Easter 5  –  April 29, 2018

Rev. Lyle McKenzie  Lutheran Church of the Cross of Victoria
Acts 8:26-40; Psalm 22:25-31; 1 John 4:7-21; John 15:1-8

– Christ is risen!

Philip “the evangelist,” as he seems to be called later in Acts, is told by God’s angel to go down a wilderness road to Gaza, and then told by the Spirit to join an Ethiopian eunuch…

I was invited to the opening of a conference at UVic sponsored by the Chair in Transgender Studies, the only such chair in North America, and one of only a few in the world. It is a biennial conference, 50 people the first year, 150 people two years later and over three hundred were registered for this year. The four day conference was filled with presentations, workshops, and forums; and opportunities to view the transgender archives, representing one of the most significant collections of transgender related materials going back centuries. The conference theme was, “Moving Trans History Forward.”

I rushed over following our last Lenten evening prayer and walked into the atrium in the Continuing Studies building. After picking up my name tag, the first person I met at the refreshment table was CBC broadcaster Shelagh Rogers, there as Chancellor of the University, and I learned later strong advocate for the conference, having attended all three. She said to me, “Hello Lyle,” how are you? I was a little surprised and pleased that she recognized me and recalled my name – we have met a few times at University convocations when I was present to give the invocation on behalf of Multifaith Services. (This sense of pride in being known by someone well known lasted until sometime later when I realized that I had put on the fairly large name tag as I came in that read “Lyle – Multifaith Services.”) I replied, “I am well,” and asked the same of her, and she too said she was well, and very glad to see the great response to the conference, and pleased that I was there from Multifaith Services. After exchanging words, “Nice to see you,” she went up to her place near the front, and I found a place nearer the back.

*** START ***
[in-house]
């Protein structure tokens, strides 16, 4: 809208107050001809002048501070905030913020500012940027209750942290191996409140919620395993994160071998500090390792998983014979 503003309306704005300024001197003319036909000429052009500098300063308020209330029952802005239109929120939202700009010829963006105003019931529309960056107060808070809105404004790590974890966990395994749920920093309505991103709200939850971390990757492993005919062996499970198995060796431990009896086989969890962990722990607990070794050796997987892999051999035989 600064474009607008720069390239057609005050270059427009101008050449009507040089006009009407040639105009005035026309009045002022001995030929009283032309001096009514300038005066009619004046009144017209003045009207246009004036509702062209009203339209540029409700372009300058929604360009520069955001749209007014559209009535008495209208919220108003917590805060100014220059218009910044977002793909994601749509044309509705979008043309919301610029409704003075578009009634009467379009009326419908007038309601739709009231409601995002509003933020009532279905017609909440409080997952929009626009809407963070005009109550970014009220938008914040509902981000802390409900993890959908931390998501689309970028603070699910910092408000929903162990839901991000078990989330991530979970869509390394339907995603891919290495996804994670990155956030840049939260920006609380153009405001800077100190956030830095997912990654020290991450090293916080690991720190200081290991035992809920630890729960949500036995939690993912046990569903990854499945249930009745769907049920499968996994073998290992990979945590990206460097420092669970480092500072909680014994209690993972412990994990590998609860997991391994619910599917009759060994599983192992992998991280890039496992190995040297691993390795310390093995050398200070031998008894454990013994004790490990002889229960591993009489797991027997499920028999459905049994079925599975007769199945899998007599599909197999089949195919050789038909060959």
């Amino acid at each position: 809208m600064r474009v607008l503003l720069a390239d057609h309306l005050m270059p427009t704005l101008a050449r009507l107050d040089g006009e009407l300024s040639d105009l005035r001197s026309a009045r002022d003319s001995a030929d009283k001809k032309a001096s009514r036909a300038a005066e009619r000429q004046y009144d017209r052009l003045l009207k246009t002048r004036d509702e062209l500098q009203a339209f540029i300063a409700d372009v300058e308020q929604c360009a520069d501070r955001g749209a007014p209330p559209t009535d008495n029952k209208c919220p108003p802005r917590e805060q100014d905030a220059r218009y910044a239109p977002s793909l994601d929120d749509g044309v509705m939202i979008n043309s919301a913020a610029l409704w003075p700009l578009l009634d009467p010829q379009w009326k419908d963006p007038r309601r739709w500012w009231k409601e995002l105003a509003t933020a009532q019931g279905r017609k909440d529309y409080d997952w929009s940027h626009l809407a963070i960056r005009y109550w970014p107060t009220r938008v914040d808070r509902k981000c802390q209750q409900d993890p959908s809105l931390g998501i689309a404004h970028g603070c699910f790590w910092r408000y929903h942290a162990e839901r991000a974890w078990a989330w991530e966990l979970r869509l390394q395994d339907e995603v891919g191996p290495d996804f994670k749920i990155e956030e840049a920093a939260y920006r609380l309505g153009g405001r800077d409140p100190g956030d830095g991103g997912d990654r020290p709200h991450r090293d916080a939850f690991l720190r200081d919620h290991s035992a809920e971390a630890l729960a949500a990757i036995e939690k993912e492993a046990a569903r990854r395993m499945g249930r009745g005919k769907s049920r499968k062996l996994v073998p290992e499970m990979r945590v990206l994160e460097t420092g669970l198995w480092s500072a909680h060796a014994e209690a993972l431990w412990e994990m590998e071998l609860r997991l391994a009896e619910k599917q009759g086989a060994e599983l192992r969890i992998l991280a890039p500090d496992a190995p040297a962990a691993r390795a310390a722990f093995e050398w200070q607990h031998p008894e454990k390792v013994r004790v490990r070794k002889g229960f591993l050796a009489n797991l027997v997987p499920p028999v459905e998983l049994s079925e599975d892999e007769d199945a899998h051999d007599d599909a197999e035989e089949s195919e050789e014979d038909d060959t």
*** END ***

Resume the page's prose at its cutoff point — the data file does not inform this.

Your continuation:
The conference opening included a number of speakers, in person and on video, an indigenous welcome, UVic President, Jamie Cassels, MP’s, MLA’s, Civic officials, Shelagh Rogers and others. The feature presenter that evening was Isabel Rose, a mother of a transgendered child who became instantly well known because of a public letter she sent to Ivanca Trump, daughter of the US President, asking her to speak to her father about his stance against transgendered people, and the harm caused to people living that reality. The letter went viral as we say, and she became an ally and advocate for her child and transgendered people everywhere. Her essential theme was, “I have a nine year old transgendered child,” and all that means, sharing with us stories and images of the challenges, barriers, prejudices, and the joys and triumphs, faced by her child and their family. Dr. Aron Devor, who holds the UVic Chair in Transgendered Studies, spoke at the end of the evening, thanking the speakers, organizers, and everyone for coming, inviting everyone to take in as much of the conference as they could, but especially to take time to meet others, recognizing the tremendous diversity in everyone who was there, to be patient with one another, to forgive mistakes as we learn from and with one another. It was a very gracious invitation and encouragement in a room full of diverse people and stories and a common humanity. I visited with a few people and then headed home after a long day, but wishing I could have stayed longer and taken in more of the conference to participate and learn with others who are different, and the same, as we were invited to do.

The person Philip joins, a queen’s official in charge of her entire treasury, returning from Jerusalem where they worshipped, but not allowed to enter the temple proper, never considered a convert, because of their physical reality and judged not a whole person, is reading from Isaiah, where interestingly the prophet later (56:1-8) describes a time when all people shall be included, and specifically mentions eunuchs and foreigners, that God’s house be a place of prayer for all. Philip asks if they understand what they are reading, and the person responds, “How can I, unless someone guides me.” And invites Philip to join them; and they read, and “Then Philip began to speak, and starting with the scripture, he proclaimed to them the good news about Jesus.”